Insurance · 31 October 2017

Tool theft costing Britain’s tradespeople nearly 100m a year

The average insurance claim for stolen tools in 2016 was 1, 200
The average insurance claim for stolen tools in 2016 was 1, 200
Erratic cash flow, late payments and property tax rises are some of the typical roots of money worries for small business owners. For Britain’s community of self-employed tradespeople, however, tool theft is the number one financial concern.

According to the findings of a Freedom of Information request, obtained from various police constabularies by Trade Direct Insurance, stolen equipment cost UK tradespeople 94, 521, 600 in 2016 alone.

Further, the average insurance claim for stolen tools added up to around 1, 200 over a week’s work for the typical day rate of 210 for a tradesperson. The figure equated to 450, 000 days of work for tradespeople to recover the total cost of stolen tools.

For one in four tradespeople, tool theft has become the primary concern when it came to their finances. This was followed by not having the right insurance cover for a public liability, being sued by a customer and receiving a negative review online.

A closer look at the data revealed where tradespeople were at the greatest risk of tool theft. In West Yorkshire, 18 tradespeople reported stolen tools every day last year. However, those in the East Midlands were more worried about theft than any other part of the UK.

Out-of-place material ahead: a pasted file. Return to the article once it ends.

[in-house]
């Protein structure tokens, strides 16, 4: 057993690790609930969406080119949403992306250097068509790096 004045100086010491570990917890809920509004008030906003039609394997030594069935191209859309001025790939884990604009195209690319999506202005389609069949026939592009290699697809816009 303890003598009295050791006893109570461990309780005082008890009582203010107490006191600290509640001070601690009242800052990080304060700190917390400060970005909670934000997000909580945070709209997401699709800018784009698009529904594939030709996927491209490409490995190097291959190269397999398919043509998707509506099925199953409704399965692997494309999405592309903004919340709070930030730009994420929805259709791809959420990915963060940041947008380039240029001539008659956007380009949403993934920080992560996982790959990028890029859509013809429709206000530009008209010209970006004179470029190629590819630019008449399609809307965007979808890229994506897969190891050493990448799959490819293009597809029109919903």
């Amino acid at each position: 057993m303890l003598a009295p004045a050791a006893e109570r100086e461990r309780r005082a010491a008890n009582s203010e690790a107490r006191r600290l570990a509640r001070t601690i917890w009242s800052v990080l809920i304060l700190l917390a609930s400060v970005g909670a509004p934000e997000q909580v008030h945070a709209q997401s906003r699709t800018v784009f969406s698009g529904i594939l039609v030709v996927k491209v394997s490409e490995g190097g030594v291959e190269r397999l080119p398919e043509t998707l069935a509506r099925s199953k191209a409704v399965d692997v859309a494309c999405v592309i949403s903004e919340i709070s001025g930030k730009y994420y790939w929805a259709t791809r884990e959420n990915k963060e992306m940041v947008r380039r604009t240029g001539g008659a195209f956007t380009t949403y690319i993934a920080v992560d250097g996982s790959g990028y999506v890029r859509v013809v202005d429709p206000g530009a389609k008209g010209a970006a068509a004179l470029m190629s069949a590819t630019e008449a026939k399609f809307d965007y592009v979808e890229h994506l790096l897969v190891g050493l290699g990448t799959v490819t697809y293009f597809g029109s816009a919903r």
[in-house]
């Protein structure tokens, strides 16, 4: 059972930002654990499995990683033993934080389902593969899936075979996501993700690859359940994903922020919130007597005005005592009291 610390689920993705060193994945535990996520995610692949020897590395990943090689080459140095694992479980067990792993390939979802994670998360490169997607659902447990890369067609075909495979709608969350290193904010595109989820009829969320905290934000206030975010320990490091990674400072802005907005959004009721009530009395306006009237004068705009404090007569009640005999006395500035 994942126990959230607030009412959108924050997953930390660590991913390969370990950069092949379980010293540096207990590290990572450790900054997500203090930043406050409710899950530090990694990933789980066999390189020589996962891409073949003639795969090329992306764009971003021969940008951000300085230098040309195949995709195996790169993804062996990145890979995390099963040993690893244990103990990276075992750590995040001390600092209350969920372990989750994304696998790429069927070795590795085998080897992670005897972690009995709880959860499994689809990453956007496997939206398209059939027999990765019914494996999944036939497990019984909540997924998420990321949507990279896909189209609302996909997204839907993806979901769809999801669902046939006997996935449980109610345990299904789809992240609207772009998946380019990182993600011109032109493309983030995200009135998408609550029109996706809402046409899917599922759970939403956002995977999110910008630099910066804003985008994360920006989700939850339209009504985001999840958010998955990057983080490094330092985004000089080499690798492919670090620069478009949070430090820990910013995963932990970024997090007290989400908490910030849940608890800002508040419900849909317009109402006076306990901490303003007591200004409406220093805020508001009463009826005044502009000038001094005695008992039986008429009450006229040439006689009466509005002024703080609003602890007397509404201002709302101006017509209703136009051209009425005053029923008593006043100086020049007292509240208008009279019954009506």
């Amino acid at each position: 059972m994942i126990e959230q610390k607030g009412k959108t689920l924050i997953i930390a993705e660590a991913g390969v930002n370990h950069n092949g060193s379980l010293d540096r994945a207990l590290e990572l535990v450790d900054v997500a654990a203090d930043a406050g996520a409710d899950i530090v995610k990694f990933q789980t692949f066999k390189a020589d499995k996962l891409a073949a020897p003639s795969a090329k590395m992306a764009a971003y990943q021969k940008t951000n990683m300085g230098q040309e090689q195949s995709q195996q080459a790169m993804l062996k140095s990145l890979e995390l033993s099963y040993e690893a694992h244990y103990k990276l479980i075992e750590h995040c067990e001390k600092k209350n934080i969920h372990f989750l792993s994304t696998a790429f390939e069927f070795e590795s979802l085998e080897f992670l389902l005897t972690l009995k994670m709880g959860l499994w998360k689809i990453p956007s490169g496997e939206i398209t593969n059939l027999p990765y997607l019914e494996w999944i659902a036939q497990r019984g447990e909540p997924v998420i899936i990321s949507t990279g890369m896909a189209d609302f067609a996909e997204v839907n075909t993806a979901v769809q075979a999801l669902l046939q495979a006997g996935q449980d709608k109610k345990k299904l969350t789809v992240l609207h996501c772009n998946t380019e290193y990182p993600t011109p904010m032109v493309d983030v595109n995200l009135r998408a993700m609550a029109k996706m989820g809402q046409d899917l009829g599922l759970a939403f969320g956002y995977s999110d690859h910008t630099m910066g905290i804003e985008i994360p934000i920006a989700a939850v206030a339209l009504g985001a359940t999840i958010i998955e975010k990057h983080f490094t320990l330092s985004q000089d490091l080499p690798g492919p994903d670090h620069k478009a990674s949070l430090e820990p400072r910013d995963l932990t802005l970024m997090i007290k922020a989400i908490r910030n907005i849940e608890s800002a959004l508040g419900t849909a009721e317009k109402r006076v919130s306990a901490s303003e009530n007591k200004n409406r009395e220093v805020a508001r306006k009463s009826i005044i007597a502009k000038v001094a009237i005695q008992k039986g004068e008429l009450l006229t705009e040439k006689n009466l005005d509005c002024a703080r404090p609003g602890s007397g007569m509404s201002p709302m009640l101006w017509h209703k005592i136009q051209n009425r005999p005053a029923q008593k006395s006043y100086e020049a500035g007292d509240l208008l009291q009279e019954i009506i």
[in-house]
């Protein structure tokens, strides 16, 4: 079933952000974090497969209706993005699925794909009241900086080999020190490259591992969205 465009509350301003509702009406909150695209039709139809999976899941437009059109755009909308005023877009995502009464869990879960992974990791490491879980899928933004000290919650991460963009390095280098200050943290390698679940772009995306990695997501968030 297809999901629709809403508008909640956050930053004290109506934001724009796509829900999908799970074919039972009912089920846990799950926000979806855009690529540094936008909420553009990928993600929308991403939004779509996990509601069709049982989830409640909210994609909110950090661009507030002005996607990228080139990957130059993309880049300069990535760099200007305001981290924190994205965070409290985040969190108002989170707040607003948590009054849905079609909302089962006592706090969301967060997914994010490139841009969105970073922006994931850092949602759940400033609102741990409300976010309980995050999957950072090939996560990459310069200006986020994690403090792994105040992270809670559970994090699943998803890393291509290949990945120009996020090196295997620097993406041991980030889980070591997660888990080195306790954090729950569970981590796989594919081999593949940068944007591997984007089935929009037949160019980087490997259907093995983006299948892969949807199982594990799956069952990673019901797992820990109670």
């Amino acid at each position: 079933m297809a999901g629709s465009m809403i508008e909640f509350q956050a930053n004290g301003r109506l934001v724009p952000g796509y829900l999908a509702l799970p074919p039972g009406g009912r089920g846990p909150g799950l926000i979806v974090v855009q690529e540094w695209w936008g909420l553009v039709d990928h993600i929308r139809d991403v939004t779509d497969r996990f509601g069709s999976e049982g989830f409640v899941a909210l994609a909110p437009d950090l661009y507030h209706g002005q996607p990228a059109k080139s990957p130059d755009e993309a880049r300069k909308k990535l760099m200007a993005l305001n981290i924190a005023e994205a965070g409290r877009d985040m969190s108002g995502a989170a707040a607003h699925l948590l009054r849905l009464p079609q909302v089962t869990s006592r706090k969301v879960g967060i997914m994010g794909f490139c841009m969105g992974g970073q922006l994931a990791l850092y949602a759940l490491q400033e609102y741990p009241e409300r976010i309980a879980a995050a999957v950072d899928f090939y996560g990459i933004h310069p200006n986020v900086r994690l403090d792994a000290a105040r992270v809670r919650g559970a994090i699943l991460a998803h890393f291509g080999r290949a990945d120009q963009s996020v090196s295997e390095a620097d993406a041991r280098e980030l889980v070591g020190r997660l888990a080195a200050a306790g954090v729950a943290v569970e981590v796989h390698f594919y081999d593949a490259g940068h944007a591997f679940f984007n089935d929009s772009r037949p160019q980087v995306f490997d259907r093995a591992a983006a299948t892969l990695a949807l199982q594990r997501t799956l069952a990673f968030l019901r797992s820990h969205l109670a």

Revealed: The best UK regions to become a tradesman

Commenting on the significant financial burden of stolen tools, Andrew Marlow, sales and service manager at Trade Direct Insurance, ‘said tradespeople had become a target for opportunists.

tool theft has always been the plague of the tradesperson but it’s staggering to see the total cost of these crimes, he said.

there’s no doubt that tradespeople are targeted and no matter how many precautions you take it’s almost impossible to fully safeguard against becoming the latest victim.


 
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ABOUT THE EXPERT

Praseeda Nair is the editorial director of Business Advice, and its sister publication for growing businesses, Real Business. She's an impassioned advocate for women in leadership, and likes to profile business owners, advisors and experts in the field of entrepreneurship and management.

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